Secretary of State Henry Kissinger, left, with President Richard Nixon...

Secretary of State Henry Kissinger, left, with President Richard Nixon at the White House in 1973. Credit: AP

There is a certain symbolism in the fact that Henry Kissinger, the man whose career helped shape so many events in the 20th century, lived to be exactly a century old.

Few public figures have been so polarizing. He has been hailed as a wise elder statesman and reviled as a war criminal. While he did not coin the word “realpolitik” — politics based on pragmatism and not ideology or morality — he was seen as one of its chief practitioners. What his realpolitik accomplished is a question on which the jury may never deliver a unanimous verdict.

As national security adviser and secretary of state under Presidents Richard Nixon and Gerald Ford from the late 1960s to the mid-1970s, Kissinger found himself at the center of international crises that rocked the world. Those who see him as a villain point to his collusion with brutal anti-communist dictatorships in Chile and Argentina that he saw as resisting Soviet expansion, as well as his role in the secret carpet bombing of Cambodia which resulted in the deaths of as many 150,000 civilians Those who see him as a wise man point to his role in the normalization of relations with the Soviet Union and, especially, with China. Kissinger’s anticommunism was pragmatic when necessary.

Some anti-Kissinger rhetoric on the left has been hyperbolic, sometimes seeming to blame his Cambodia policies for the Khmer Rouge atrocities more than the Khmer Rouge themselves. But American involvement with anti-communist dictatorships in Central and South America probably did hurt the anti-communist cause by linking it to regimes that engaged in horrific reprisals against political opponents.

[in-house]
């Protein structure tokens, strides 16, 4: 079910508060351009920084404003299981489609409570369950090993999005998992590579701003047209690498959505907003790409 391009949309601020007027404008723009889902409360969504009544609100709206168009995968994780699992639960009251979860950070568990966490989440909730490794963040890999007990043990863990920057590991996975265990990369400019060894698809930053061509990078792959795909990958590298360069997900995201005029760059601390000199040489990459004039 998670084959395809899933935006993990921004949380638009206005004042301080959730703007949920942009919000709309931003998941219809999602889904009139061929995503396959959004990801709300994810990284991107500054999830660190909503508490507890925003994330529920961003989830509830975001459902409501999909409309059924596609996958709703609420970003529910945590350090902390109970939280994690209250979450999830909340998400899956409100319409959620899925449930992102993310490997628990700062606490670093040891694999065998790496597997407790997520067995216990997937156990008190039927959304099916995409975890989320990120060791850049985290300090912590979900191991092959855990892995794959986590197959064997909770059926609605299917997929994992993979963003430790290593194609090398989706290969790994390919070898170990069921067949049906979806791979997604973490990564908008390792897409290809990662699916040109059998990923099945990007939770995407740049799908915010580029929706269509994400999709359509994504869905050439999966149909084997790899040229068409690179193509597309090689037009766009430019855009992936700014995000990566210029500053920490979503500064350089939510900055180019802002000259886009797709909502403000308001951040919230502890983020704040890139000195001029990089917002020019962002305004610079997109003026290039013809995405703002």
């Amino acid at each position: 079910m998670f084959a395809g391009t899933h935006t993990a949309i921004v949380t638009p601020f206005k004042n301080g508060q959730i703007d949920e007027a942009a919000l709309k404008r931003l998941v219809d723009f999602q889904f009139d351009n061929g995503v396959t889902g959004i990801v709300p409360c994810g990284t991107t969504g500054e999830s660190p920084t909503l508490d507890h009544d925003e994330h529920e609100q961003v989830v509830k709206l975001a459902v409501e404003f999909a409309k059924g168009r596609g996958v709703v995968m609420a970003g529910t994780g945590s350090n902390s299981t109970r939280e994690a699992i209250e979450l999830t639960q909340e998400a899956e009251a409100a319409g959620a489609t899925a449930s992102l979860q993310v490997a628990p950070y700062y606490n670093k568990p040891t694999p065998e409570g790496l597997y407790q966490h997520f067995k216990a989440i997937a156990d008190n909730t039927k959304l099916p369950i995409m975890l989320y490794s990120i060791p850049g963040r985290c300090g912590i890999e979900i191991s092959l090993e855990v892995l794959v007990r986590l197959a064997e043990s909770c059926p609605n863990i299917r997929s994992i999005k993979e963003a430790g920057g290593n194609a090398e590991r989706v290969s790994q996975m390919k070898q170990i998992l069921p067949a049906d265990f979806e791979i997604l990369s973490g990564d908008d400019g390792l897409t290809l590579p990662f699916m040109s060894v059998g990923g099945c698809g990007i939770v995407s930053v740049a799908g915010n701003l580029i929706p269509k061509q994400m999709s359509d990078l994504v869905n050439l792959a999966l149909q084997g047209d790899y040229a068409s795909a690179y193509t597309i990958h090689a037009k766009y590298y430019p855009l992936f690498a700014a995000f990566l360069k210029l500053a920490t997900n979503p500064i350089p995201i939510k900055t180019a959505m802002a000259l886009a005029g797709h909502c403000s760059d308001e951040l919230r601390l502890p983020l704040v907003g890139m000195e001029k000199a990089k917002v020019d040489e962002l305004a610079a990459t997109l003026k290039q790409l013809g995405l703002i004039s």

Kissinger’s “pragmatic” overtures to China and the USSR, often praised even by those who otherwise vilify him, may have been no less morally compromised. Detente with the USSR did little to stop Soviet expansionism and finally crashed against the invasion of Afghanistan in late 1979. In the 1980s, it was Ronald Reagan’s seemingly more militant and inflexible attitude, rooted in a moral vision of freedom, that helped bring about change few had thought possible in the Soviet bloc — and, eventually, improved relations on a more secure basis.

Meanwhile, the U.S.-China rapprochement, which Kissinger midwifed, was largely responsible for ushering in the new China — the economic powerhouse that exports its products all over the world and dominates consumer markets. Yet the hope that these changes would lead to a more liberal, more U.S.-friendly China has not been vindicated.

Today, China’s economic strength and integration into world markets fuels its military might as part of an authoritarian axis. And, discussing Kissinger’s legacy on a podcast, Eric Edelman, former undersecretary of defense in 2005-2009, expressed the view that Kissinger and Nixon “gave away too much” to Communist China in 1972, likely endangering Taiwan by weakening U.S. support for it.

Ultimately, perhaps, the problem with realpolitik is that it may not be very realistic. It overestimates the pragmatism of oppressive regimes, and it underestimates the will to freedom among the oppressed.

Toward the very end of his life, Kissinger had a surprising change of heart on a key issue: Russia and Ukraine. A longtime exponent of the view that Ukraine was too important to Russia — politically and culturally — to allow it to become part of a pro-Western alliance, Kissinger was criticized by some an apologist for Russian imperialism. Yet this year, he came out in support of admitting Ukraine to NATO, acknowledging that Russian aggression had changed his mind. You could call it a pragmatic shift, or a recognition that morality matters.

Opinions expressed by Cathy Young, a writer for The Bulwark, are her own.

Opinions expressed by Cathy Young, a writer for The Bulwark, are her own.

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